Estate Planning Procrastination Can Cost You Thousands

Estate Planning Procrastination Can Cost You Thousands

Updated on Jun 26 2019


Putting off estate planning can have a huge impact on financial and medical options, costing you or your estate money, leaving important end-of-life care decisions unstated, and even causing family stress and broken relationships. Learn more about why procrastinating estate planning is a major financial mistake and why you should do it now, when you have the financial and mental bandwidth to make difficult decisions about your legacy.

5 Myths Causing People to Delay Estate Planning

Here are some of the top fallacies people make when doing estate planning:

1. I am not rich enough to have an estate plan.

If estate planning was ever only for the rich, that is not the case anymore. Today many middle-class families have benefited from success in the stock market or a good real estate investment and need to plan for the passing of a family breadwinner. A main component of estate planning is designating heirs for your assets and a plan will ensure that your legacy goes to each heir the way you deem appropriate.

2. I will have the mental capacity and longevity to deal with estate planning later.

For many, estate planning means facing the hard but inevitable truth that everyone passes. It can be a scary time and one many people do not want to talk about. The earlier that you can reconcile the inevitability of the end of your life, or the fact that you may receive a diagnosis that leaves you legally unable to make legal and financial decisions, means that your estate is secure if something should happen unexpectedly.

3. Estate planning will cause me to lose autonomy and threaten my independence.

Some adults fear that estate planning will mean they lose their authority over personal care, living arrangements, and other aspects of senior care. Understandably, seniors want to maintain autonomy and independence for as long as possible. The best way to ensure this is to do estate planning now, while you can still provide input for senior care and end-of-life care. Having a conversation with family members about financials and care is important to be prepared for the future.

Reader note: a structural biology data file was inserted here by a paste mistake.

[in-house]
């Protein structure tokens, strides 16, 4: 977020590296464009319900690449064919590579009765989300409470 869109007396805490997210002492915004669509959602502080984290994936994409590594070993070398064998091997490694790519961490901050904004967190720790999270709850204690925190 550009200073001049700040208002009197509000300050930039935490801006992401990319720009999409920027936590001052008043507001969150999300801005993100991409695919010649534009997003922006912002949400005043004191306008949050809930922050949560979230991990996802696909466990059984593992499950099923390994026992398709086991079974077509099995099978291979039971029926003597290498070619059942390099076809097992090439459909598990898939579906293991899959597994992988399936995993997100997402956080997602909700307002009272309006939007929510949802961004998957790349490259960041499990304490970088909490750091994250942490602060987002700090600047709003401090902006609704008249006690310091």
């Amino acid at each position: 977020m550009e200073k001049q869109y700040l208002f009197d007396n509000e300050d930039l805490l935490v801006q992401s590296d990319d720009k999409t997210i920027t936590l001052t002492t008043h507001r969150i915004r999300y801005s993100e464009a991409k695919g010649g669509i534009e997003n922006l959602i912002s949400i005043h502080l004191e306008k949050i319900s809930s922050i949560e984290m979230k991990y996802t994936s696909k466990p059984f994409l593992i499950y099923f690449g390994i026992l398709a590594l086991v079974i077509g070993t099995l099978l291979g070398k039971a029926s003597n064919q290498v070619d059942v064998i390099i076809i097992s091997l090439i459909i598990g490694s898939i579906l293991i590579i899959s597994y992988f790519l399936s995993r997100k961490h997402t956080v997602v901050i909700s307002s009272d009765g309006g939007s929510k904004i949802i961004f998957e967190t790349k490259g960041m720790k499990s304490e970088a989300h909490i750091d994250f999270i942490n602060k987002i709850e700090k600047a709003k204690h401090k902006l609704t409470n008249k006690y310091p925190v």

4. Attorney fees for estate planning are too expensive.

There is no doubt that attorneys are expensive, and there are substantial fees to have an attorney draft an estate plan. Most lawyers will charge a flat fee of around $1,000 to write a will and do other basic estate planning documents. That may seem substantial, but when compared with the cost of having an ambiguous estate plan that can result in more attorney fees and higher income taxes for your beneficiaires, paying an attorney is almost always the cheaper option.

5. Choosing how to divide my estate now will cause family fights.

Many older adults support their adult children or grandchildren financially. If your estate plan is likely to upset family members who are used to your financial support, having clarity, knowledge, and detailed planning earlier can help families process your decisions and plan accordingly. It will be worse fighting over your assets in court, paying more attorney fees, and potentially damaging family relationships.

Ultimately, estate planning is about protecting your assets and protecting your family. While often avoided, it is crucial to execute estate plans earlier rather than later for families to have open communication, peace of mind, and financial freedom.

The best way to make your estate plan is to meet with both a financial expert and an attorney who can walk you through your options and provide a financial assessment that will meet your needs. Financial planners can give you insight into estate taxes and even serve as a third-party negotiator for complex family dynamics. Connect with a fiduciary financial advisor to preserve your legacy through estate planning.

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